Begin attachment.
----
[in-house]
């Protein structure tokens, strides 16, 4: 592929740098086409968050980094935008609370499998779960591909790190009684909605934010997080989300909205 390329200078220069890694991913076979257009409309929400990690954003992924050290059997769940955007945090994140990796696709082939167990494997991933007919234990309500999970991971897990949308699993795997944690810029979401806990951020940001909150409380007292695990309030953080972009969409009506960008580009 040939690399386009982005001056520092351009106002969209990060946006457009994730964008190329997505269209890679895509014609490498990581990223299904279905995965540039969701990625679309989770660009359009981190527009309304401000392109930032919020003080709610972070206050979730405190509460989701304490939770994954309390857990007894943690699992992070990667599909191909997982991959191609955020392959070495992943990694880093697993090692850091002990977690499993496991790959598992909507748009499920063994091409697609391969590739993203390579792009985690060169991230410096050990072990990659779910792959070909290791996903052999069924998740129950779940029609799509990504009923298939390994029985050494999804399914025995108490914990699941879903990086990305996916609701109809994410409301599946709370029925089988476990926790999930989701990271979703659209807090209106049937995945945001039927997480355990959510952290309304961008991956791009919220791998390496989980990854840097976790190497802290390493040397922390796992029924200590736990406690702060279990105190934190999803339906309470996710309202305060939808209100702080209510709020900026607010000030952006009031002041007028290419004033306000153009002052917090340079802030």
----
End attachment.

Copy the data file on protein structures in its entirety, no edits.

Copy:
[in-house]
């Protein structure tokens, strides 16, 4: 592929740098086409968050980094935008609370499998779960591909790190009684909605934010997080989300909205 390329200078220069890694991913076979257009409309929400990690954003992924050290059997769940955007945090994140990796696709082939167990494997991933007919234990309500999970991971897990949308699993795997944690810029979401806990951020940001909150409380007292695990309030953080972009969409009506960008580009 040939690399386009982005001056520092351009106002969209990060946006457009994730964008190329997505269209890679895509014609490498990581990223299904279905995965540039969701990625679309989770660009359009981190527009309304401000392109930032919020003080709610972070206050979730405190509460989701304490939770994954309390857990007894943690699992992070990667599909191909997982991959191609955020392959070495992943990694880093697993090692850091002990977690499993496991790959598992909507748009499920063994091409697609391969590739993203390579792009985690060169991230410096050990072990990659779910792959070909290791996903052999069924998740129950779940029609799509990504009923298939390994029985050494999804399914025995108490914990699941879903990086990305996916609701109809994410409301599946709370029925089988476990926790999930989701990271979703659209807090209106049937995945945001039927997480355990959510952290309304961008991956791009919220791998390496989980990854840097976790190497802290390493040397922390796992029924200590736990406690702060279990105190934190999803339906309470996710309202305060939808209100702080209510709020900026607010000030952006009031002041007028290419004033306000153009002052917090340079802030």